If Freddie Andersen Is Indeed Back, The Toronto Maple Leafs are Contenders

Toronto Maple Leafs - Frederik Andersen (Photo by Danny Murphy/Icon Sportswire via Getty Images)
Toronto Maple Leafs - Frederik Andersen (Photo by Danny Murphy/Icon Sportswire via Getty Images) /

The Toronto Maple Leafs lost to the L.A Kings last night in a shootout.

Game time was 10:30 and it may  have been the single most boring game ever played, so if you were ever going to miss a game featuring your beloved Toronto Maple Leafs, it would be this one.

To be sure, there were some exciting plays, but you had to sit through a lot of boring hockey to get to them.  It was pretty bad, although the last five minutes were pretty intense, and Freddie Andersen was fantastic.

If games like the one where they lost to their own Zamboni Driver are a ten on the how much should you be upset about a loss scale, this one would be a negative 10.

The Leafs were the better team, Andersen got a shut-out, and they still lost.  What can you do? That’s hockey.

Toronto Maple Leafs vs L.A Kings

This is the type of game that is a good example of what sometimes is going to happen to any team who relies on offense to win hockey games.

The Leafs controlled 60% of the game, and got 60% of regular and high-danger scoring chances.

But in order to get six more chances than your opponent, you’ve got to take risks, and sometimes those risk result in the kind of give-aways you see on the high-light real, or in videos meant to show why the Leafs are “bad defensively.”

This means when you don’t score, you’re going to look bad when you lose.

Like it or not, a team that loses despite throwing checks and getting in fights appears to be doing better than one who can’t score and loses on a bad breakaway.  The result is the same, but we’ve been trained for 100 years of hockey to respect one of these losing teams and not the other.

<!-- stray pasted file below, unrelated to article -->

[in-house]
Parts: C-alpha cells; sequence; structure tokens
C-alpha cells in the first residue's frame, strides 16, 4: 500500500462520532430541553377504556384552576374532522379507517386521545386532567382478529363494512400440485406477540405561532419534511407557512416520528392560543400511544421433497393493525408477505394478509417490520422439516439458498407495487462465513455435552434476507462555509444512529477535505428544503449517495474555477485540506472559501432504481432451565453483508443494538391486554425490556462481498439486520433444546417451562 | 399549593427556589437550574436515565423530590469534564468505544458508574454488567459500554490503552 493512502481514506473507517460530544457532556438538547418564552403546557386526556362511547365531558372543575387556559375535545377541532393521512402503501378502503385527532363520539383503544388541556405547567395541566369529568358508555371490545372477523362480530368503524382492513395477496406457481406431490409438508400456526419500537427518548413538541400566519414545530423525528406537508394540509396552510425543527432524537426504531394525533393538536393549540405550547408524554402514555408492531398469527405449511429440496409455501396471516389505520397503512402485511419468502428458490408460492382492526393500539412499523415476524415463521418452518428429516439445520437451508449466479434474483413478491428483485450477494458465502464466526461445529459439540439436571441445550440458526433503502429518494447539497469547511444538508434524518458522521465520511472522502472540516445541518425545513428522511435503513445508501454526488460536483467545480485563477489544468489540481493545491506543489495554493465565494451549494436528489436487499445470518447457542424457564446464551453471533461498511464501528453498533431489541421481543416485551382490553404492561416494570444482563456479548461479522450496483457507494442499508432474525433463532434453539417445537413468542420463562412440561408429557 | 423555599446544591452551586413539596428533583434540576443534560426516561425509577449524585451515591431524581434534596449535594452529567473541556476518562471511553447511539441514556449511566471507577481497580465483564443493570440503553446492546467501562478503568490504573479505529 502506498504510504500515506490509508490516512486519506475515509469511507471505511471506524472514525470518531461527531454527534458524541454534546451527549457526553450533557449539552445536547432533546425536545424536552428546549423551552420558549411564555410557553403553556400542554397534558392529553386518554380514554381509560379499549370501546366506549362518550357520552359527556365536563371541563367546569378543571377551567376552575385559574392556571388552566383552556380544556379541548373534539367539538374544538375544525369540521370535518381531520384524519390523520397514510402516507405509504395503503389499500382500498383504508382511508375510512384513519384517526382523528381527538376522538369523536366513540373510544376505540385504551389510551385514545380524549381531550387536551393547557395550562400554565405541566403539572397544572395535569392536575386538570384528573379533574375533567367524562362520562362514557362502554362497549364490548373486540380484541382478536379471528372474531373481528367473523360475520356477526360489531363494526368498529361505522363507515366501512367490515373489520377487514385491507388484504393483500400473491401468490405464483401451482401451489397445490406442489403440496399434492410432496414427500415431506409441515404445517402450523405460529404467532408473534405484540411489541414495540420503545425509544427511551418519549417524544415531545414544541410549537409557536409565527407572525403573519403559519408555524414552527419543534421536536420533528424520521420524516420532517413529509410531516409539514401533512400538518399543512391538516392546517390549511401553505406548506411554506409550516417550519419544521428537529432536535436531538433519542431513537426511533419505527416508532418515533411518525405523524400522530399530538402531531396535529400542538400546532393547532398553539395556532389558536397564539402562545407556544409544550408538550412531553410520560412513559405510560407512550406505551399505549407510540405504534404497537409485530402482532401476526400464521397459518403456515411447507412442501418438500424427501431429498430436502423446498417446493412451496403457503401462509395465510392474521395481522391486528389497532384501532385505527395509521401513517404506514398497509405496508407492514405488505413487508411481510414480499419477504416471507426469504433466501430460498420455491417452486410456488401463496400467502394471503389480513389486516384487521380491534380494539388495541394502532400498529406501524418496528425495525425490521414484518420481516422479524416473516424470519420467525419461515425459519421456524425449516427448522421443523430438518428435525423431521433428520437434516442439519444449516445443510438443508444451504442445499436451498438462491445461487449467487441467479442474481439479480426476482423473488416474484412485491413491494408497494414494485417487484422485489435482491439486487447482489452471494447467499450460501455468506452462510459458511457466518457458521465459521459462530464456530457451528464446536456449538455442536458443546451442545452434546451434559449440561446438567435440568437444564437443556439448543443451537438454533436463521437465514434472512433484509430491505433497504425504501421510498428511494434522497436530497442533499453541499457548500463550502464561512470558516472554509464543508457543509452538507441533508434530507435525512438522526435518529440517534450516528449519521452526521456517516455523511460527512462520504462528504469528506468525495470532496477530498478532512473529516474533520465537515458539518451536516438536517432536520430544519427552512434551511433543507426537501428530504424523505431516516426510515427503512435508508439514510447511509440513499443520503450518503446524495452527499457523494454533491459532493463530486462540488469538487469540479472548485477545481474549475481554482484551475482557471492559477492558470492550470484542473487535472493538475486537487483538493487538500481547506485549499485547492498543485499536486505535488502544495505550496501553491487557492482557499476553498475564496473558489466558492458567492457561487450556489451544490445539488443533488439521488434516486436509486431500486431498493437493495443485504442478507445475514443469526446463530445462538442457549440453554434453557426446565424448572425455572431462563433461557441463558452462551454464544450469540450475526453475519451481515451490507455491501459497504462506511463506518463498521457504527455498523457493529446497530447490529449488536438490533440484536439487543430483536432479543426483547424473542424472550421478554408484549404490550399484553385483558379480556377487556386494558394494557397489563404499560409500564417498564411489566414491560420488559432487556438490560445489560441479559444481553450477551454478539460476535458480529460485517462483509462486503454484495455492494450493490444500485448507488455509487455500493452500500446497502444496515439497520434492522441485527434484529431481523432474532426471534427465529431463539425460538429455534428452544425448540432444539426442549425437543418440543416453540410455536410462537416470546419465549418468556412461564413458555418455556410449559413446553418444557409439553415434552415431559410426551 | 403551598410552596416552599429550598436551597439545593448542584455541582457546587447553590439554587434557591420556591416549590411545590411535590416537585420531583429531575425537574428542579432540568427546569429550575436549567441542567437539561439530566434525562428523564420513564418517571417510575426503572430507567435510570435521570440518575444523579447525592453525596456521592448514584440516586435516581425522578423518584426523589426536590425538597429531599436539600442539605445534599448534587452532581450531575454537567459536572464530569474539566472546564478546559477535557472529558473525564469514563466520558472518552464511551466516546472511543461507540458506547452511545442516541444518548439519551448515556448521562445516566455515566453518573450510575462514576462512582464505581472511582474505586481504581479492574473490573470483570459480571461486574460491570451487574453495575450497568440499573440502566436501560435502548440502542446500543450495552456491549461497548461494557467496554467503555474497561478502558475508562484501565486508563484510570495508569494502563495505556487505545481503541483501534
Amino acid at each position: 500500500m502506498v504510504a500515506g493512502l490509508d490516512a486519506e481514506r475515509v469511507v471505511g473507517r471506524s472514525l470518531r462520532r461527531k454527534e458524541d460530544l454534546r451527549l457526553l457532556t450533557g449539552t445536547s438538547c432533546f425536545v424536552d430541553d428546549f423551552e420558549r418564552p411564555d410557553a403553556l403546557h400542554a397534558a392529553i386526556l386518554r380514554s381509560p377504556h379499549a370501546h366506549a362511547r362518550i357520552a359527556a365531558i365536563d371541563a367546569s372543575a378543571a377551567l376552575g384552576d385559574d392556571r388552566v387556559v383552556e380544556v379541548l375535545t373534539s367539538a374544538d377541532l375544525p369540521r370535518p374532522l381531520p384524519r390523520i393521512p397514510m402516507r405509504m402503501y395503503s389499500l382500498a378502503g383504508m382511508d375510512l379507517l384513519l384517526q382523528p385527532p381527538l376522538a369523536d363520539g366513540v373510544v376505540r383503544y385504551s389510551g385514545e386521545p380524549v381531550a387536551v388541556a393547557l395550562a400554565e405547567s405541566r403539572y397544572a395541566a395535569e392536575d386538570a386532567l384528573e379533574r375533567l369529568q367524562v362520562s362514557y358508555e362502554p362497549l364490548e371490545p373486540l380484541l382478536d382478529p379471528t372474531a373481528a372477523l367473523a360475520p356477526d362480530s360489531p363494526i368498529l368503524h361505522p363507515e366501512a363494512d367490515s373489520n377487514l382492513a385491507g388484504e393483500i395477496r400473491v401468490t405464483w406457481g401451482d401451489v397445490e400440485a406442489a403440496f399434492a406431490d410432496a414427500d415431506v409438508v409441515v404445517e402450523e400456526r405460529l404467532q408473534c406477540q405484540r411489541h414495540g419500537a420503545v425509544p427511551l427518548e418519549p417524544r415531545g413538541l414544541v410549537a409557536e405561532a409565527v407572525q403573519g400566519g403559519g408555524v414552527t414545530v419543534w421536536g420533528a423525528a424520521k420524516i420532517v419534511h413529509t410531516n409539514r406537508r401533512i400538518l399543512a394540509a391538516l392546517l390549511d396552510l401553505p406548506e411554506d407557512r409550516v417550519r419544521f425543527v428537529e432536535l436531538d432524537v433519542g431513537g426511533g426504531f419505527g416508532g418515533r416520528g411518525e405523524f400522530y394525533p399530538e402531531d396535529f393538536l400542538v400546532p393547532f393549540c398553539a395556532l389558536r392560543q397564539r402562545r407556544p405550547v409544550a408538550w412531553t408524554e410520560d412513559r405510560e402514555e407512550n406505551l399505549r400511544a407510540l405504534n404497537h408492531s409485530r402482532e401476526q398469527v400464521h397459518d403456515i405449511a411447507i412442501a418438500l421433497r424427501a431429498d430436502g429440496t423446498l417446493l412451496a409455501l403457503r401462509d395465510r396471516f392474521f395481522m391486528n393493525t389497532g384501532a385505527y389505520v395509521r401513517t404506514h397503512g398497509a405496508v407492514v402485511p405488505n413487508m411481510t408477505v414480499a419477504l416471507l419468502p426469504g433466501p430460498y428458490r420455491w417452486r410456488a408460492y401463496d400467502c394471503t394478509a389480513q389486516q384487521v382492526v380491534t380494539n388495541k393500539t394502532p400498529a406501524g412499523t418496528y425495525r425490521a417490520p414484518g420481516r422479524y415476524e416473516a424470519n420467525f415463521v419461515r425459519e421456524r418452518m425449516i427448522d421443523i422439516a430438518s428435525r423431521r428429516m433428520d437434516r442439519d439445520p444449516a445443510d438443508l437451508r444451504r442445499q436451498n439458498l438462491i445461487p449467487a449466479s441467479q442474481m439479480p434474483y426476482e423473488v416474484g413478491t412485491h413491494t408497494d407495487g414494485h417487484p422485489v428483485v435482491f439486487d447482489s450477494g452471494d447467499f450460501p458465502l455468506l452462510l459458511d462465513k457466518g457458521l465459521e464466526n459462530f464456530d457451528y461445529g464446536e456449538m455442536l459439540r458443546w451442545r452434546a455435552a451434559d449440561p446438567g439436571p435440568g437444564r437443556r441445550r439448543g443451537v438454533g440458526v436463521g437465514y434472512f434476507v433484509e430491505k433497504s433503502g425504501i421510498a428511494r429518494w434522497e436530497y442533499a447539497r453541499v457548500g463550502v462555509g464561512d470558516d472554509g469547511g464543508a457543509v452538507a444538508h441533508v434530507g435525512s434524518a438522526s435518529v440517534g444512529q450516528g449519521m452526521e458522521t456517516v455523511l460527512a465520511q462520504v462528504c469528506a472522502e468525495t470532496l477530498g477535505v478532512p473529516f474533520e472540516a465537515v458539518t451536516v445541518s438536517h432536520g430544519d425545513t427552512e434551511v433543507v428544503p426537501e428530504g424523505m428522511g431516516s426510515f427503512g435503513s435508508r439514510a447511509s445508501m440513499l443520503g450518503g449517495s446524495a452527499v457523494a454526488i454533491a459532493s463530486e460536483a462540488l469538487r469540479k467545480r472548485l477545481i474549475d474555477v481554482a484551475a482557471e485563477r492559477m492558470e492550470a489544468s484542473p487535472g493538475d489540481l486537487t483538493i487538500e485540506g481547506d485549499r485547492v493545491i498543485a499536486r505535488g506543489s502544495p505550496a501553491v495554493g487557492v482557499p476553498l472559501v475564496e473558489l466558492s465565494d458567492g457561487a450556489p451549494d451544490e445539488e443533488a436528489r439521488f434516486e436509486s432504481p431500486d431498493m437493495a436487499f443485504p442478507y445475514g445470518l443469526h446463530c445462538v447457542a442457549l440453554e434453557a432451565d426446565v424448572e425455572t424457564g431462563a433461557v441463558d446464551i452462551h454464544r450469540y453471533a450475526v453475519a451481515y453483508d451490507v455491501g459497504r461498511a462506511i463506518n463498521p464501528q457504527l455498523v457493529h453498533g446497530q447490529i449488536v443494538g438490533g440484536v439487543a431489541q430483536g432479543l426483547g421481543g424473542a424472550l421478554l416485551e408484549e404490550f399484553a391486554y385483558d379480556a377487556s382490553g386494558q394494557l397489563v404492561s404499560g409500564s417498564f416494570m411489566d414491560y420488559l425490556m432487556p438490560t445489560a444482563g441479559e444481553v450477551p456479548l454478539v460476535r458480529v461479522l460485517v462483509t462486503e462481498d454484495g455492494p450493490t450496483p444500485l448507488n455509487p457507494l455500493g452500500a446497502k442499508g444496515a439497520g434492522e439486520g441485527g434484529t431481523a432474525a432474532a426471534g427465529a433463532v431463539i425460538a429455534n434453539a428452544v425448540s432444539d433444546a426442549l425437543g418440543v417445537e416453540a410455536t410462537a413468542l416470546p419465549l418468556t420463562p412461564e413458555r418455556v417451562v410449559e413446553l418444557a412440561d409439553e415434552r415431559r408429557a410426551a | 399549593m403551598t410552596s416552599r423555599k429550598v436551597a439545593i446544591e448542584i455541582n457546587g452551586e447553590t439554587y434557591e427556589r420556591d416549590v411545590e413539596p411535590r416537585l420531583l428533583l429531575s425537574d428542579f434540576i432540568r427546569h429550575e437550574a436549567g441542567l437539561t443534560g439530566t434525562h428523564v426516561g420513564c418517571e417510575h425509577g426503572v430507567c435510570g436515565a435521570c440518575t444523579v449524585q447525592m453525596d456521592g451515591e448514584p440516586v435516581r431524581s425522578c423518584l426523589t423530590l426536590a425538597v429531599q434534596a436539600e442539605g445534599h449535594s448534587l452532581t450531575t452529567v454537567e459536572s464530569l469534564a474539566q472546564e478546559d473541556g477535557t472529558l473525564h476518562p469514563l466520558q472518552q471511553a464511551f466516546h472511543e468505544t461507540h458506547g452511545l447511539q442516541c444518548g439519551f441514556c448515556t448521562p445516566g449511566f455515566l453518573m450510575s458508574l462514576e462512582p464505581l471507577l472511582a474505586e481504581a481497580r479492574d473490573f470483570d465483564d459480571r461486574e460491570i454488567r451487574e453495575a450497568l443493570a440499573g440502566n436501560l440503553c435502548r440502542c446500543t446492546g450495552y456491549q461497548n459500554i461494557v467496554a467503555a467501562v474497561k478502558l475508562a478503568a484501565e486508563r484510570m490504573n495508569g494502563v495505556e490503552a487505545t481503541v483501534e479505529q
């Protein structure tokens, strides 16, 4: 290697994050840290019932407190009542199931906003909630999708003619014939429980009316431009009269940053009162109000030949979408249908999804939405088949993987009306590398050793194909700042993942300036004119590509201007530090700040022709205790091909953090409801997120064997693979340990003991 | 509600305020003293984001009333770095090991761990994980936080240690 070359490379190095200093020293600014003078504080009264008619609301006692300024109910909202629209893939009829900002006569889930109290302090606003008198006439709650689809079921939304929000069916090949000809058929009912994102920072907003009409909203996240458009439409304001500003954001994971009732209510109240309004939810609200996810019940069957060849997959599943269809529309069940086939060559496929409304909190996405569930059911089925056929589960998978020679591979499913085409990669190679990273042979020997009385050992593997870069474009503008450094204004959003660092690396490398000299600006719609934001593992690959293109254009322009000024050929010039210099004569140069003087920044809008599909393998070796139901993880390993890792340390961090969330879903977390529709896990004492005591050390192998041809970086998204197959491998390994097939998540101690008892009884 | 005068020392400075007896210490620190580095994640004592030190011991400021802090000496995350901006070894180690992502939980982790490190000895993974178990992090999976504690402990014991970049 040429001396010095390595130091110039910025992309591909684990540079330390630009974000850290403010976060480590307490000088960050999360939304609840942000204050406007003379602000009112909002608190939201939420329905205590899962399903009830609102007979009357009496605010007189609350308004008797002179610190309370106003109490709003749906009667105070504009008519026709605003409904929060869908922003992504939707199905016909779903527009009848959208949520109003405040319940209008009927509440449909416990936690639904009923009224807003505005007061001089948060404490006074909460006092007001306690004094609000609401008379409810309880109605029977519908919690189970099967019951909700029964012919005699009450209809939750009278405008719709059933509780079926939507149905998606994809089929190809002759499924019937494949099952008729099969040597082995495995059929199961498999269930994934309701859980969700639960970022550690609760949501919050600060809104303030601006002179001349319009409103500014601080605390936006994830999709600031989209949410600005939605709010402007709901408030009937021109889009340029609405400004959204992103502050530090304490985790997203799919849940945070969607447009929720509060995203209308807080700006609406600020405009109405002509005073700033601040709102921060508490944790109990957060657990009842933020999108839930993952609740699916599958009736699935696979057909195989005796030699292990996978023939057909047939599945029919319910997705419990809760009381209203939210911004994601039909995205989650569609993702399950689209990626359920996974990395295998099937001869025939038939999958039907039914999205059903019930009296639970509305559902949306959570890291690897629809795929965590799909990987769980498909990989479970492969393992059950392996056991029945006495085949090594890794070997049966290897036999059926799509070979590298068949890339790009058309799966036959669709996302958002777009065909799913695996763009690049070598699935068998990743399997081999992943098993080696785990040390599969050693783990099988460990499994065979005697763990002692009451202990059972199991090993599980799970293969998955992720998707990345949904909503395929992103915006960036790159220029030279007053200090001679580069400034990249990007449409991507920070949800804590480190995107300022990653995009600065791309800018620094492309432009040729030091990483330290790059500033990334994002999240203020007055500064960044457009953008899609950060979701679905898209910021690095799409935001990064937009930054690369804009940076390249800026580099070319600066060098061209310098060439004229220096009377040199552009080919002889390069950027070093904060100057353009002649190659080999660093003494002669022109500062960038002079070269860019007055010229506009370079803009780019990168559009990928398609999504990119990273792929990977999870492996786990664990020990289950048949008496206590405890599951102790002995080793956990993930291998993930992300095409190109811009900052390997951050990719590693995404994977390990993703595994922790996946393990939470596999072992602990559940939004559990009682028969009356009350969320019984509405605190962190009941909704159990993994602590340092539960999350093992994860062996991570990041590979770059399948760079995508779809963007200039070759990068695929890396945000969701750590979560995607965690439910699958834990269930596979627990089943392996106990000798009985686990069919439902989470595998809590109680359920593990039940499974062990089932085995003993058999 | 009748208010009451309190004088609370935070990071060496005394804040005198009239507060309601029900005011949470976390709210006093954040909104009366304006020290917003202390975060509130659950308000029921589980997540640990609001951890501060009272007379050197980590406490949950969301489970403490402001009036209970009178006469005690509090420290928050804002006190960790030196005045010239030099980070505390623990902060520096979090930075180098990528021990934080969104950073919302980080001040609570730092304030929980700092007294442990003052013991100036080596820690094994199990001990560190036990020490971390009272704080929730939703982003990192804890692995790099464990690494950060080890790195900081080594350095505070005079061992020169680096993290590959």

Last night, the Freddie Andersen played amazing, but L.A had several breakaways and two-on-ones that could easily have resulted in a goal through no fault of Mr. Andersen.

Had that happened, we’d probably be complaining a lot about this game,  even though after a shaky first the Toronto Maple Leafs were rock solid.

This game and the Pittsburgh game give Andersen two shut-outs in four starts. Considering his failure to match the highs of previous seasons has been one of the Leafs biggest problems this year, this is an excellent development.

Andersen appears to be heating up, and if he can put together a stretch of games that rivals the goalies from Boston or Tampa, the Toronto Maple Leafs will start to look like the contender their stats with a healthy lineup say they should be.

Next. The Problem With the Way the Leafs Play. dark

If this is the beginning of a resurgence by Freddie Andersen, then the Leafs are back to being a real threat to win the cup.  Once they get healthy, if they have a hot goalie they’ll be impossible to stop.